Friday, October 24, 2014

New Friends

One Earth: New Friends: An earthworm struggled on the gravelly road near my children's school. Once upon a time, I couldn't put enough distance between us....

Sunday, October 19, 2014

What Will Be, Will Be

Your right arm cannot become your left; your head cannot become the feet or vice versa, thus says Vasishta's Yoga.

No rocket science, that, we may well think. And yet, to remember it at just the moment when we need it the most - when something we desire does not bear fruition; when something we expect as inevitable proves evasive; when something we aspire for goes beyond our reach - that is the real test.

When the hand that must pull you up tells you to stop instead, when the person who is to open the door blocks the way, when the wind beneath your wings clips it instead... Will anger, ranting and raving be of any use? Will we overcome hurdles, pass through closed doors, fly on the strength of our emotions? 

If the hand stops, the door closes, the wing is clipped, is that the end, or do you find new ways, new strength, new purpose?

Maybe the roadblock is meant to divert you to a different purpose. Maybe your purpose was only to go thus far and no more. Maybe the hand pushes you down so that you may jump higher.

Some lines from 'Murder in the Cathedral' that I am trying to locate but have not: Your destiny turns so that the ultimate destiny be achieved. If we knew that, maybe we would remember the words from Yoga Vasishta always. But it is the obscurity, the mystery, the uncertainty that is like a rite of passage, a test by fire that can consume us like wood or strengthen us like steel.

When I think thus, I understand these verses from Bhagavad Geeta better - Do your duty, do not worry about the results. With no expectations, you are not affected by the consequences. And so, you take the next path that opens up, that will open up... 

And you will see it because anger did not blind you, disappointment did not make you dejected. Because you will know that it is part of the journey, a stopover to your final destination.

Thursday, October 2, 2014

Saturday, September 27, 2014

A Moment of Glory

When my friend, my guide to sites that encouraged writing, mailed to me about a competition on a site where one of my novels was already serialised and another is currently running, I thought and almost dismissed the thought of sending in anything. But 'The Circle of Zero', written from a the point of view of a man, contrary to my usual obsession with women and their complicated lives, was lying idle, having been written in 2009/10. So why not, I thought and sent that, not really sure what to expect.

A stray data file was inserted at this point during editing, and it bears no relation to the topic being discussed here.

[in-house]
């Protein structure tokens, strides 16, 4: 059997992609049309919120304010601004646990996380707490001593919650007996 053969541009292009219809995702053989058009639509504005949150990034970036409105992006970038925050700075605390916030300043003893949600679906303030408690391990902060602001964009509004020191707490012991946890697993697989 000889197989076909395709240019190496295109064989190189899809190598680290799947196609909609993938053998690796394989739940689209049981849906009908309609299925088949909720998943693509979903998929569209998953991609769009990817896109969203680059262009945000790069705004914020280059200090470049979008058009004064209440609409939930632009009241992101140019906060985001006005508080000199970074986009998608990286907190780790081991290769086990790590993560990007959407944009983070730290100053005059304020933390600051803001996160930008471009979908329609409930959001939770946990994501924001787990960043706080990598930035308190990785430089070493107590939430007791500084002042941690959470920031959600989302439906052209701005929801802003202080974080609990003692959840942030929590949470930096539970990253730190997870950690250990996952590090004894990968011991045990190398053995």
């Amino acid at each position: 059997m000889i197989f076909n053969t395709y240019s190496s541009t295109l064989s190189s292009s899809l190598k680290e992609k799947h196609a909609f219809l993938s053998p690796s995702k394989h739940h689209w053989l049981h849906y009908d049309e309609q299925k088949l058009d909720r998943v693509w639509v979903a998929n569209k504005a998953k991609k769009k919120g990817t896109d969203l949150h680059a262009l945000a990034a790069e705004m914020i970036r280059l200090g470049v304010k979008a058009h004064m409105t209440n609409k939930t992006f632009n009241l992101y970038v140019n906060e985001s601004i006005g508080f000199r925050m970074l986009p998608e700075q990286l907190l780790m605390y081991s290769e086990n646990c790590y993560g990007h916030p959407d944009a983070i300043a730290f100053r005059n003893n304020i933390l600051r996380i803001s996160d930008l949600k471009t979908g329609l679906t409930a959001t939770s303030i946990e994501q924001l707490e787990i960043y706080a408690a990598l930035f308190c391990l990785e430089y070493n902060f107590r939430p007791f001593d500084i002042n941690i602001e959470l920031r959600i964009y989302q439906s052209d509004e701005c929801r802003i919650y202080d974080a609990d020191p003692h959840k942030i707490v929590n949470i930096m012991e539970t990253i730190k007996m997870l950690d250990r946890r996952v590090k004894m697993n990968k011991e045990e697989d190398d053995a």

When the mail inviting me for the event came, I had to excuse myself as I was traveling that evening. Then I got a mail telling me I was a winner.

Now that changed everything and after much agonising, I decided to risk going there. Oh what a sweet surprise was in store for me!!! The first prize in Romance!!!!

Of course we were getting late as the event stretched beyond expectations, but when my name was called out and I walked up to receive the prize, it was as if my efforts had finally borne some fruit. Getting published by Pageturn was the first step, but this one was a recognition of a different sort and just gave hope in a new direction.

With hope comes a sense of responsibility - that I continue to write different things and that too, stuff worthy of note or at least consideration.

Friday, September 19, 2014

Unconditional Respect

Yesterday while driving on a busy street, I noticed an old man trying to cross. Just as he thought he got a clearing, a two-wheeler came rushing down to cut his path and the man stepped back.

Not an unusual sight. I have heard my father complain about the impossibility of crossing certain roads. I recently took my mother out and was surprised at how, in the last one year of restricted movement and commuting only by car if needed, she found the roads that she had traversed with as much alacrity as her age permitted, unsafe. I don't even send my children to the road outside my gate for fear of speeding vehicles though at their age, I remember being sent to the local shops several times in a day.

This syndrome of treating the road as personal domain is a result not just of the high one gets from the powerful engines and the speed associated with it but our own attitude to the world. I think it is a consequence of the attitude - 'only 'I' matter(s?). If you want respect and consideration, earn it. Till then, I shall act just as I please.'

The suave may have cultured ways of expressing it. But when practiced by the uncultured or the pretentious, it borders on to aggression and insensitivity. It transgresses boundaries and interferes with others' rights and lives, disturbing them in ways that do not make us any respectable.

Have we forgotten the question, "What do I do to deserve respect and consideration?"

I will not hark back to ancient times, for the brash and the bashful existed at all times. In fact, aware of the human tendency to become selfish and self-centered, the stress was on respecting lives, be it other humans, animals or plants. The question asked was not whether they deserve respect but whether we have it in us to be respectful.

I can understand well why. When I pause to give someone way, when I try to put my needs behind, the heart expands and the feeling of well-being spreads through my body. When for some reason, even genuine, I dig my heels in, I feel closed and tense like a taut string. Certain situations cannot be avoided. But that moment need not define the respect I give the other. I can and must learn not to colour my attitude of respect with a moment of disagreement. If disagreements continue, I can maintain my respectful distance.

Giving respect is an act not for the benefit of the other person, but ourselves. It makes us better humans and let's strive for that.